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Major banks’ ‘weakened appetite’ for commercial investments will continue: HoldenCAPITAL

by Lucy Dean10 minute read
Balance piggy bank and house

The major banks have lost their appetite for commercial loans following regulatory clampdowns, but that’s the way it should continue, a commercial broker has said.

Daniel Holden, director of HoldenCAPITAL and three-time Australian Broking Awards Commercial Broker of the Year, has said that following crackdowns on real estate development he doesn’t see the big banks re-entering the commercial investment market “in a substantial way,” but added that he doesn’t think they should either.

From 2015 to the first quarter of 2017, the proportion of loans HoldenCAPITAL directed to the major banks plummeted from 67 per cent to 20 per cent. Mr Holden attributed the sharp decline to ongoing regulatory controls on investment and real estate development lending since 2015.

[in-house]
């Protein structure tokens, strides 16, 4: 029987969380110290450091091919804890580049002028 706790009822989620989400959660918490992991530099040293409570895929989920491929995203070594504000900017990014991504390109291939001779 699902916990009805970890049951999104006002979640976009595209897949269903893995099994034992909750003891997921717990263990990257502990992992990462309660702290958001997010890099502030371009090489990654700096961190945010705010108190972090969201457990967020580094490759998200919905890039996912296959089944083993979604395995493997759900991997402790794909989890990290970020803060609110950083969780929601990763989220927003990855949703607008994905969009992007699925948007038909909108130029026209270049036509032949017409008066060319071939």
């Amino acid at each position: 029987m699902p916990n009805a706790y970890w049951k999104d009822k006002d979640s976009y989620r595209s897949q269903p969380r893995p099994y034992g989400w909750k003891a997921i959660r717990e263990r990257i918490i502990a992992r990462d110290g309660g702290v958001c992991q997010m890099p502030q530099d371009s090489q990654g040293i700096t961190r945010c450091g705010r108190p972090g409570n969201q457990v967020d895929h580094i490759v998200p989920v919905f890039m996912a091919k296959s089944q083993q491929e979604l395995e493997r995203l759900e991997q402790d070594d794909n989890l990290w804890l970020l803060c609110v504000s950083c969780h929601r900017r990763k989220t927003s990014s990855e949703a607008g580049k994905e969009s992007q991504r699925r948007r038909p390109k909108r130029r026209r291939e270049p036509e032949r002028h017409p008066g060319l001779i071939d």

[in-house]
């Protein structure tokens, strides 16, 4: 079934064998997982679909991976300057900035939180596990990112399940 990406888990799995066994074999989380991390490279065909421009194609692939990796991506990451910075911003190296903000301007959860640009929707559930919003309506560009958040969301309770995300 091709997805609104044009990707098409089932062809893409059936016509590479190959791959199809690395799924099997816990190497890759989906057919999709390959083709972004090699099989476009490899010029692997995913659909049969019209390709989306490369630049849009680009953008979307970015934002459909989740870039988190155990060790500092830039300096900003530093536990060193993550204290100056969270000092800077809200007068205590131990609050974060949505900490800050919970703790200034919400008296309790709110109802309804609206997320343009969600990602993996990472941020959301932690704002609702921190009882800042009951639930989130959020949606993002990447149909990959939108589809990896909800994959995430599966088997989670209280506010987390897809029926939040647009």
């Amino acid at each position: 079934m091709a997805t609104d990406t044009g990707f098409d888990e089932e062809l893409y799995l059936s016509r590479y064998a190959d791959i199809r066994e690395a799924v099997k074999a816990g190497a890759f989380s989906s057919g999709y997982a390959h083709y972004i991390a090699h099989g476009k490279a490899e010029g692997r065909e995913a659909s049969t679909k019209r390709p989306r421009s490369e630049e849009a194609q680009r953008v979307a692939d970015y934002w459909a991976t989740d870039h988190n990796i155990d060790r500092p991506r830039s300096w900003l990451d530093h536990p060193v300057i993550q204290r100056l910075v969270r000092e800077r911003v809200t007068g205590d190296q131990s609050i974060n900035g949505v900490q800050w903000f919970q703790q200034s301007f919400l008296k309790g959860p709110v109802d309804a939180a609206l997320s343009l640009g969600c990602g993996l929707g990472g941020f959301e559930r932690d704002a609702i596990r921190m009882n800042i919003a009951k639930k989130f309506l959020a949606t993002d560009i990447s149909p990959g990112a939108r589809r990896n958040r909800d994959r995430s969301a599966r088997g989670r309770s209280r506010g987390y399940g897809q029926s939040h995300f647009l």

Reflecting on the changing landscape, he argued that the banks’ role is to “grease the wheels” of the economy and not necessarily engage in higher risk lending: “The banks shouldn’t be playing in that space in a massive way,” he said.


“The banks have retracted quite heavily since November 2015, so we’ve had to get creative with where we find money from and how we structure deals to make it attractive for investors and lenders to participate,” he told The Adviser.

“Previously, if a bank was able to do $3 billion in real estate development, it’s now been culled quite dramatically so while those projects still make sense [and] they still have merit… with the banks not as active, it becomes a case of having to find other sources of capital.”

That’s where the specialised lenders come in, he said, arguing that brokers and developers should be looking to specialised lenders with specifically structured loan programs to take on the risk of property development. While painful for developers trying to fund projects in a difficult market it may be, overall it presents a “better outcome” he says.

For brokers, succeeding in the shifting landscape comes down to being active and seeking out new lenders: “It’s very easy to be complacent and to believe that the banks will be there to do a deal at some level but it comes down to expanding your lender space,” he says.

“You need to have multiple solutions so that you can actually confidently take on a transaction and know that you’re going to get an outcome.”

[Related: Commercial clients want banks to leave them alone: brokers

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